For several years, the Graphic Arts Collection has been adding Venetian books with engravings by Isabella Puccini. Adding them one at a time.
Thanks to the extended collecting of David Rueger, Antiquariat INLIBRIS, Vienna, Princeton now holds 60 titles containing engravings signed and identified as Piccini’s, the vast majority from her lifetime. As the picture above illustrates they represent a wide variety of physical formats, as well as subject matter. There are both secular and religious commissions including medicine, history, law, and pageantry as well as theology and devotion.
Rueger mentions he took particular care to select items poorly represented in institutional holdings; 22 of our new acquisitions were not currently recorded in any American library. Here is a brief list by author and an annotated list by chronology. All scholarship goes to Rueger.
Piccini inventory short by name
Within these books are approximately 257 engravings attributable to Piccini, plus one unbound sheet. It is our hope that Princeton University Library will become a destination collection for the study of female engravers, as well as Venetian illustrated books. Perhaps this acquisition will even inspire someone to write the definitive catalogue raisonné of this important artist’s work.
Princeton’s collection begins in 1663 when, at the age of 19, Piccini pulled her first known engraving. In her early twenties, she became a novitiate of a Franciscan convent and took the nom de religion Isabella. Note, our collection does not include the work with the signature ‘I. Piccini’ which belonged to her father, Jacopo Piccini. Rueger comments:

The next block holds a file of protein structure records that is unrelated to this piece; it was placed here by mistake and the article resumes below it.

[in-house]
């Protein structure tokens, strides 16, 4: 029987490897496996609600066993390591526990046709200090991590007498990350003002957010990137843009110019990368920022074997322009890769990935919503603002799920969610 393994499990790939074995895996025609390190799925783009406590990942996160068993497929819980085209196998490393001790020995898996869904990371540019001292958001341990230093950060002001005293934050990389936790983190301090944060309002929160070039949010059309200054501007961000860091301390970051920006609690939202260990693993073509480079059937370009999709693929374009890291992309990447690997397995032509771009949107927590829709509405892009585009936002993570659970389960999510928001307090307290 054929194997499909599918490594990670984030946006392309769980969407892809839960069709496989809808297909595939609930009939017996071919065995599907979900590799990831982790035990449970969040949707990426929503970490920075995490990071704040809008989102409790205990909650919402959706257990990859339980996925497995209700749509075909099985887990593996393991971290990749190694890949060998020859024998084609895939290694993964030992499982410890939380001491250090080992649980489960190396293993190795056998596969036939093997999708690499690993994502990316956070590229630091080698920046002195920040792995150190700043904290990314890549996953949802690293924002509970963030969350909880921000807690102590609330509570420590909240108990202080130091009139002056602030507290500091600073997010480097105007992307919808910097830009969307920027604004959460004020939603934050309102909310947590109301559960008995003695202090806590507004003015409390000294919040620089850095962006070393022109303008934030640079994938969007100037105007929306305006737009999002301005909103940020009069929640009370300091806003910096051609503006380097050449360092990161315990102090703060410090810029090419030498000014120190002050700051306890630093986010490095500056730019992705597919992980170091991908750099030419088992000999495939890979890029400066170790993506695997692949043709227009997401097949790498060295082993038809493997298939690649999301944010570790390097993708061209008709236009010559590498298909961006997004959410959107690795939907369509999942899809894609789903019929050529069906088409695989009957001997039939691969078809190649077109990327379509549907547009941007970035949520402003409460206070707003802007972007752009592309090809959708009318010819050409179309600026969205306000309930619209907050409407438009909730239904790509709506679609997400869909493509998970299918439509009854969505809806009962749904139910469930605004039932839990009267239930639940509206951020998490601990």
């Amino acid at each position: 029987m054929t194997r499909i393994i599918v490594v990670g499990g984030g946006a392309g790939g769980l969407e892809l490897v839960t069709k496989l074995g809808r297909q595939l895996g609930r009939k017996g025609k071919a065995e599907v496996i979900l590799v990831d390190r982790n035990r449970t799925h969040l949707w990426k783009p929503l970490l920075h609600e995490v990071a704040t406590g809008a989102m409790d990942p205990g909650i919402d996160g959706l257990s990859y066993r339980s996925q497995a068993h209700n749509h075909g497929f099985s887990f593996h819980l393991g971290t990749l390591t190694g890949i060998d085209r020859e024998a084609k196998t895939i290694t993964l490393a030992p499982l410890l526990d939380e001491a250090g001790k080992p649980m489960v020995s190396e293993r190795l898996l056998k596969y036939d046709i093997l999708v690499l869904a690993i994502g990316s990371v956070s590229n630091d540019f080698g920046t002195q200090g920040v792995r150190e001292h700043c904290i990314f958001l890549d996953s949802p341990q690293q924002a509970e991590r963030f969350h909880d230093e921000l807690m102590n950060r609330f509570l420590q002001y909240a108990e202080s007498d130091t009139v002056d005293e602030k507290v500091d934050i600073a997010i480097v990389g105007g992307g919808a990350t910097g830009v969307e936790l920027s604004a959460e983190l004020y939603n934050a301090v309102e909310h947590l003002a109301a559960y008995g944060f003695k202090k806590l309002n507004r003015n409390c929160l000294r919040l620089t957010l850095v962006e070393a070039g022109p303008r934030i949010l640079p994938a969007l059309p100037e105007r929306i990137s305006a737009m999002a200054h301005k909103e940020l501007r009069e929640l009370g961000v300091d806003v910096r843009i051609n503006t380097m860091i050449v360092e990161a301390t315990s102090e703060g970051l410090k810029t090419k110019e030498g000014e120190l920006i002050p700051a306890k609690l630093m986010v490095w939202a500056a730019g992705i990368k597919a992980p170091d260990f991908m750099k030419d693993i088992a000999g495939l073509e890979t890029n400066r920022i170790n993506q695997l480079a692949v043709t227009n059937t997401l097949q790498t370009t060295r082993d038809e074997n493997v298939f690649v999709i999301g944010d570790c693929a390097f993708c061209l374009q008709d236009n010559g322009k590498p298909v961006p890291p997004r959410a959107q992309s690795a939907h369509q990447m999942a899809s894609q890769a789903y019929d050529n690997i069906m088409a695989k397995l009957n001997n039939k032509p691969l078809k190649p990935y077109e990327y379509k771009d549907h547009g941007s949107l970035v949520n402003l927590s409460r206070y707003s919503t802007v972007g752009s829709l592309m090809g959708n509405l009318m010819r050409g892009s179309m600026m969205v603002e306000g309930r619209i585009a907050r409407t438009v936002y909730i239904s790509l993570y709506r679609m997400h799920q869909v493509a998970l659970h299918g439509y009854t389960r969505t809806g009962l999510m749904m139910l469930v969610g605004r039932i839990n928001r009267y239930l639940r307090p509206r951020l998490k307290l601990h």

Other nuances also become apparent: for example, the frontispiece to the 1669 La Ricreatione Del Savio In Discorso Con La Natura is signed simply ‘Piccini f.’ However, we know that Isabella was professed as a nun in 1666, and subsequently (as illustrated in the present collection) shifted her signature to reflect her religiosity. Instead, the 1669 frontispiece of the Ricreatione del Savio must be the work of Jacopo Piccini. Nevertheless, this frontispiece is commonly attributed in institutional records to Isabella, based solely on the ‘Piccini’ signature. Such indications start to become clear only when a critical mass of examples can be gathered in one place, as we hope to have done with the present collection.
One of the most exciting inclusions in the present collection is a book fully illustrated by Piccini relatively early in her career: “Memorie Funeste de’ Fatti Dolorosi occorsi nella Passione amarissima dell’ Unigenito Figlio di Dio” (1682) [seen above] which was subsequently ordered to be burned. Although recorded as such in the Index, we have been unable to trace another surviving copy. Needless to say, the book’s engravings have never been acknowledged as Piccini’s work before, but shed remarkable light on the nun’s willingness to undertake projects with notoriously suspect publishers like Giovanni Giacomo Hertz and authors like Michele Cicogna.
Luisa Di Vaio, “Suor Isabella Piccini,” in Grafica d’arte. Milano, 2003.
Anna Francesca Valcanover, “Contributi ad una storia del libro illustrato veneto: suor Isabella Piccini,” in Biblioteche venete. Abamo Terme, 1985.
Bellarmino Bagatti, “Un’ artista francescana del bulino: Suor Isabella Piccini,” in Studi francescani. Firenze, 1931.
For more biography, see the entry in the Enciclopedia delle donne: http://www.enciclopediadelledonne.it/biografie/elisabetta-piccini/